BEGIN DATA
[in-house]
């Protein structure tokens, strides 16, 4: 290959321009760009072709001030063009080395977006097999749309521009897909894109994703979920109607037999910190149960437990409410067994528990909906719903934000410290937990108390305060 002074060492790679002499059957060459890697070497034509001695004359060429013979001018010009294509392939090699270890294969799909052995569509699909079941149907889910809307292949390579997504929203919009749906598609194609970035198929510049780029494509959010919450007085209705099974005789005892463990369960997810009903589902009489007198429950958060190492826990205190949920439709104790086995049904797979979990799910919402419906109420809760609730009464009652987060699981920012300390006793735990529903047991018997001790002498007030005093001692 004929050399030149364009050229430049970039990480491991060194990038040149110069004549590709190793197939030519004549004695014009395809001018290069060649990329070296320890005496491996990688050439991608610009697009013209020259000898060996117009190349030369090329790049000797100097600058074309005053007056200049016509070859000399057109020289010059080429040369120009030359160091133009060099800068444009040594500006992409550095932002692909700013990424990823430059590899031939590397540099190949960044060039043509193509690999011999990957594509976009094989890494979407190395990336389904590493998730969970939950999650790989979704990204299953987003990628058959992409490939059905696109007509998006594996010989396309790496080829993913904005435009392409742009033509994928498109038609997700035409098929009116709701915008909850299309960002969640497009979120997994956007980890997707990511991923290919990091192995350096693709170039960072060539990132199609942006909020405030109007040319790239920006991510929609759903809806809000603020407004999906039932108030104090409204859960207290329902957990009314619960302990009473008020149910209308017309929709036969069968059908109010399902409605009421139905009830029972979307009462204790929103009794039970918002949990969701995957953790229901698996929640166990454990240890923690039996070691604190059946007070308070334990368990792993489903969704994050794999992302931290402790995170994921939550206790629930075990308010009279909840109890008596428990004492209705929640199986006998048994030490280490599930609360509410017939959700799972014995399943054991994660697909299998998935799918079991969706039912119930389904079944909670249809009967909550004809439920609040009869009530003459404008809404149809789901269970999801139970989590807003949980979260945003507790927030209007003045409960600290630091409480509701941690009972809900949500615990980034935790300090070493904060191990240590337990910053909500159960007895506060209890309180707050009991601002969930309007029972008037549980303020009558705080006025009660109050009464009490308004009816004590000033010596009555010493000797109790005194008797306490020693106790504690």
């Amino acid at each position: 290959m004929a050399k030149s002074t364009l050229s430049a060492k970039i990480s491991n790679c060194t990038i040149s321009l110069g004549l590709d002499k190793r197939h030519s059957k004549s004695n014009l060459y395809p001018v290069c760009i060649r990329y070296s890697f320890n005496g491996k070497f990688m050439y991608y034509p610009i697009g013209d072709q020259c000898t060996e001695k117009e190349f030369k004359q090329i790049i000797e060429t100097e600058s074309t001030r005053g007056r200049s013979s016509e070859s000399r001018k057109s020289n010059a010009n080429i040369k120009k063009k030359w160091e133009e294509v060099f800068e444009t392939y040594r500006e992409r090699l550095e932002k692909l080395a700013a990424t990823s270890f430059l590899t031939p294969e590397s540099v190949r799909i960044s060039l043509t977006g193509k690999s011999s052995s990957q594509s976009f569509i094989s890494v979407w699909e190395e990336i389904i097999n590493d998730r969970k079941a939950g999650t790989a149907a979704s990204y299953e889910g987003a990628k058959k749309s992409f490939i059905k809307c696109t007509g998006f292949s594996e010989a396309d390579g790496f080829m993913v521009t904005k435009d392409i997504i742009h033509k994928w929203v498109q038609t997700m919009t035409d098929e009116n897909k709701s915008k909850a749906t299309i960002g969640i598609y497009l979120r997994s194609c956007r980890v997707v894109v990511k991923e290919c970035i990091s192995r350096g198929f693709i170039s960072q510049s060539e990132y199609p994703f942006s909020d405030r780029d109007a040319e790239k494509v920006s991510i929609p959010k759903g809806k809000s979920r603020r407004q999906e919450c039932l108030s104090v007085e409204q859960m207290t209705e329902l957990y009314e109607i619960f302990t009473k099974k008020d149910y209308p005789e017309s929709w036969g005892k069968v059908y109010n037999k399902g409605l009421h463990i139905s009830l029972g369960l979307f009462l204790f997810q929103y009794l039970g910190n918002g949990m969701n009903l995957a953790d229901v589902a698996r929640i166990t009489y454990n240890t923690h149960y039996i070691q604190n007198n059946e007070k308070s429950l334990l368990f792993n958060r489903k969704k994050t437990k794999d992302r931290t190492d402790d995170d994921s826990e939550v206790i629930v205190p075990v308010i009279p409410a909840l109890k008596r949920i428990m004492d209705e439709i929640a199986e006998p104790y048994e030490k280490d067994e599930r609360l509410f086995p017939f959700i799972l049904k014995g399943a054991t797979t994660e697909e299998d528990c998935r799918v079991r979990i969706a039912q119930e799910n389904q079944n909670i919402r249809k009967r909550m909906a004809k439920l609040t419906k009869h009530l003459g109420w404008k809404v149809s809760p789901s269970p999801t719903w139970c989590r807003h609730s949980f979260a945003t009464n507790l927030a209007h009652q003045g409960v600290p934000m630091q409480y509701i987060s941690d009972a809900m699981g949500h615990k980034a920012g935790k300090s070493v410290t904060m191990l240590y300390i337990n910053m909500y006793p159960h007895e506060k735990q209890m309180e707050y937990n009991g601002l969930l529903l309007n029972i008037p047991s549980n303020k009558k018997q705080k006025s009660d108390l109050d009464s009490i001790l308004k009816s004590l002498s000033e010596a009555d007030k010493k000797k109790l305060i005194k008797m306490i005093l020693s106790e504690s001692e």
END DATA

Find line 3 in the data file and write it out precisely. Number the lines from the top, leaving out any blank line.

């Amino acid at each position: 290959m004929a050399k030149s002074t364009l050229s430049a060492k970039i990480s491991n790679c060194t990038i040149s321009l110069g004549l590709d002499k190793r197939h030519s059957k004549s004695n014009l060459y395809p001018v290069c760009i060649r990329y070296s890697f320890n005496g491996k070497f990688m050439y991608y034509p610009i697009g013209d072709q020259c000898t060996e001695k117009e190349f030369k004359q090329i790049i000797e060429t100097e600058s074309t001030r005053g007056r200049s013979s016509e070859s000399r001018k057109s020289n010059a010009n080429i040369k120009k063009k030359w160091e133009e294509v060099f800068e444009t392939y040594r500006e992409r090699l550095e932002k692909l080395a700013a990424t990823s270890f430059l590899t031939p294969e590397s540099v190949r799909i960044s060039l043509t977006g193509k690999s011999s052995s990957q594509s976009f569509i094989s890494v979407w699909e190395e990336i389904i097999n590493d998730r969970k079941a939950g999650t790989a149907a979704s990204y299953e889910g987003a990628k058959k749309s992409f490939i059905k809307c696109t007509g998006f292949s594996e010989a396309d390579g790496f080829m993913v521009t904005k435009d392409i997504i742009h033509k994928w929203v498109q038609t997700m919009t035409d098929e009116n897909k709701s915008k909850a749906t299309i960002g969640i598609y497009l979120r997994s194609c956007r980890v997707v894109v990511k991923e290919c970035i990091s192995r350096g198929f693709i170039s960072q510049s060539e990132y199609p994703f942006s909020d405030r780029d109007a040319e790239k494509v920006s991510i929609p959010k759903g809806k809000s979920r603020r407004q999906e919450c039932l108030s104090v007085e409204q859960m207290t209705e329902l957990y009314e109607i619960f302990t009473k099974k008020d149910y209308p005789e017309s929709w036969g005892k069968v059908y109010n037999k399902g409605l009421h463990i139905s009830l029972g369960l979307f009462l204790f997810q929103y009794l039970g910190n918002g949990m969701n009903l995957a953790d229901v589902a698996r929640i166990t009489y454990n240890t923690h149960y039996i070691q604190n007198n059946e007070k308070s429950l334990l368990f792993n958060r489903k969704k994050t437990k794999d992302r931290t190492d402790d995170d994921s826990e939550v206790i629930v205190p075990v308010i009279p409410a909840l109890k008596r949920i428990m004492d209705e439709i929640a199986e006998p104790y048994e030490k280490d067994e599930r609360l509410f086995p017939f959700i799972l049904k014995g399943a054991t797979t994660e697909e299998d528990c998935r799918v079991r979990i969706a039912q119930e799910n389904q079944n909670i919402r249809k009967r909550m909906a004809k439920l609040t419906k009869h009530l003459g109420w404008k809404v149809s809760p789901s269970p999801t719903w139970c989590r807003h609730s949980f979260a945003t009464n507790l927030a209007h009652q003045g409960v600290p934000m630091q409480y509701i987060s941690d009972a809900m699981g949500h615990k980034a920012g935790k300090s070493v410290t904060m191990l240590y300390i337990n910053m909500y006793p159960h007895e506060k735990q209890m309180e707050y937990n009991g601002l969930l529903l309007n029972i008037p047991s549980n303020k009558k018997q705080k006025s009660d108390l109050d009464s009490i001790l308004k009816s004590l002498s000033e010596a009555d007030k010493k000797k109790l305060i005194k008797m306490i005093l020693s106790e504690s001692e």